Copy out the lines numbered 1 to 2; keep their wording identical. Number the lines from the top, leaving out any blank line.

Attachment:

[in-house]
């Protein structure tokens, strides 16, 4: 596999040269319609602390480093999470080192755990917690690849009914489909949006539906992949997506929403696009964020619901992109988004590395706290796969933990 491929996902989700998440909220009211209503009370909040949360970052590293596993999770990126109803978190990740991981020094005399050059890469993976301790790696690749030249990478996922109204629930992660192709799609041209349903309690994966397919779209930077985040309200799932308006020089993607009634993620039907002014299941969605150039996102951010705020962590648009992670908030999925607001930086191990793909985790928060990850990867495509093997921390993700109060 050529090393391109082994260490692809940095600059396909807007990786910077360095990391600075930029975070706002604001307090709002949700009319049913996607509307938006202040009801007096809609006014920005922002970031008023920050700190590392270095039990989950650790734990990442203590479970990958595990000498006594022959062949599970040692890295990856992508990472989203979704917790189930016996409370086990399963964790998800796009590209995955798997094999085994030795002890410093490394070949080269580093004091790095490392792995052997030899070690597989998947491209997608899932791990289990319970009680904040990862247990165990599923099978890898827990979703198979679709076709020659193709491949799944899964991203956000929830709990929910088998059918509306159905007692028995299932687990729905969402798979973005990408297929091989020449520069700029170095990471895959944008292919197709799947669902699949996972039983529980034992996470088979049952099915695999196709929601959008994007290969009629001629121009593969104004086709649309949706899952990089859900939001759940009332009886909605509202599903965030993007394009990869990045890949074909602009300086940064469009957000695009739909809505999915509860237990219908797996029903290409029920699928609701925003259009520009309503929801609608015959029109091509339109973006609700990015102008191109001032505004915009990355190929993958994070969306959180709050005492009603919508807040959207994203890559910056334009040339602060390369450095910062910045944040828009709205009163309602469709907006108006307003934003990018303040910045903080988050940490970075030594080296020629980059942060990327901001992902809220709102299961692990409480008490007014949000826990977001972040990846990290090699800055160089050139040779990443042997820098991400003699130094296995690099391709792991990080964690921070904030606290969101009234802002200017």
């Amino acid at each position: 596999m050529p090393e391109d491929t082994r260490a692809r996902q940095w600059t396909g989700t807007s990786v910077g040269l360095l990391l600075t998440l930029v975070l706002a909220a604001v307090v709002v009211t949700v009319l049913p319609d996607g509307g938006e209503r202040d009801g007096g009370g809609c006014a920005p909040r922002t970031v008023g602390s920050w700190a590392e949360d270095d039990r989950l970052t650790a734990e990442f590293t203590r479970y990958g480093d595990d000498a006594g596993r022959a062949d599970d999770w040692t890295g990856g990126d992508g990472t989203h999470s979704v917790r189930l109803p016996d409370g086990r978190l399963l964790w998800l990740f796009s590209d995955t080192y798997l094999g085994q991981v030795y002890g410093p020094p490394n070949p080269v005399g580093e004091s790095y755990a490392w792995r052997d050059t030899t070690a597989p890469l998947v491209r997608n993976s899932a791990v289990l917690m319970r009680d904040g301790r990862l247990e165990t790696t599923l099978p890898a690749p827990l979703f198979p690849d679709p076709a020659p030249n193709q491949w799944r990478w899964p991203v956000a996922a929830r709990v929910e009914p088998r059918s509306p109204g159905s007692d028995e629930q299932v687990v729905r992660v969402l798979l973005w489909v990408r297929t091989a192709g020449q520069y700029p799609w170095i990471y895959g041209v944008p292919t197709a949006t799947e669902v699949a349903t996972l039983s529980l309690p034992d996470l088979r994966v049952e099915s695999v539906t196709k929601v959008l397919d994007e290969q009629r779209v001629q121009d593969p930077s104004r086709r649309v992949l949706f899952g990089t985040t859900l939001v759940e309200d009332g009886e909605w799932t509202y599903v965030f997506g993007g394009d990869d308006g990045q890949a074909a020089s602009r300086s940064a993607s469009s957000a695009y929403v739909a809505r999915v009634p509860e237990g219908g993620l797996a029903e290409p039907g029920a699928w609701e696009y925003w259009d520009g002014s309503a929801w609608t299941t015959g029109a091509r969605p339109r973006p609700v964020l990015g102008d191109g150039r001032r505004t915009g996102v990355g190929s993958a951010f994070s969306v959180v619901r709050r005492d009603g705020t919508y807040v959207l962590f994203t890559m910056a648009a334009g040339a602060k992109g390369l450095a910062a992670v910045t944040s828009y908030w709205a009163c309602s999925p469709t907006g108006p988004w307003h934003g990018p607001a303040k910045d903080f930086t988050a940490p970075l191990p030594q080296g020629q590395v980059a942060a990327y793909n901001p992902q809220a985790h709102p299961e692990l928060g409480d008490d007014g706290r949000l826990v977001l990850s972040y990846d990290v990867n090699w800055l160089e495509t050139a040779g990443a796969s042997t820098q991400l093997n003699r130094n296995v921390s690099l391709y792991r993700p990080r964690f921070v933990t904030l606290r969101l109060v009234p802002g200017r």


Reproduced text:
[in-house]
């Protein structure tokens, strides 16, 4: 596999040269319609602390480093999470080192755990917690690849009914489909949006539906992949997506929403696009964020619901992109988004590395706290796969933990 491929996902989700998440909220009211209503009370909040949360970052590293596993999770990126109803978190990740991981020094005399050059890469993976301790790696690749030249990478996922109204629930992660192709799609041209349903309690994966397919779209930077985040309200799932308006020089993607009634993620039907002014299941969605150039996102951010705020962590648009992670908030999925607001930086191990793909985790928060990850990867495509093997921390993700109060 050529090393391109082994260490692809940095600059396909807007990786910077360095990391600075930029975070706002604001307090709002949700009319049913996607509307938006202040009801007096809609006014920005922002970031008023920050700190590392270095039990989950650790734990990442203590479970990958595990000498006594022959062949599970040692890295990856992508990472989203979704917790189930016996409370086990399963964790998800796009590209995955798997094999085994030795002890410093490394070949080269580093004091790095490392792995052997030899070690597989998947491209997608899932791990289990319970009680904040990862247990165990599923099978890898827990979703198979679709076709020659193709491949799944899964991203956000929830709990929910088998059918509306159905007692028995299932687990729905969402798979973005990408297929091989020449520069700029170095990471895959944008292919197709799947669902699949996972039983529980034992996470088979049952099915695999196709929601959008994007290969009629001629121009593969104004086709649309949706899952990089859900939001759940009332009886909605509202599903965030993007394009990869990045890949074909602009300086940064469009957000695009739909809505999915509860237990219908797996029903290409029920699928609701925003259009520009309503929801609608015959029109091509339109973006609700990015102008191109001032505004915009990355190929993958994070969306959180709050005492009603919508807040959207994203890559910056334009040339602060390369450095910062910045944040828009709205009163309602469709907006108006307003934003990018303040910045903080988050940490970075030594080296020629980059942060990327901001992902809220709102299961692990409480008490007014949000826990977001972040990846990290090699800055160089050139040779990443042997820098991400003699130094296995690099391709792991990080964690921070904030606290969101009234802002200017």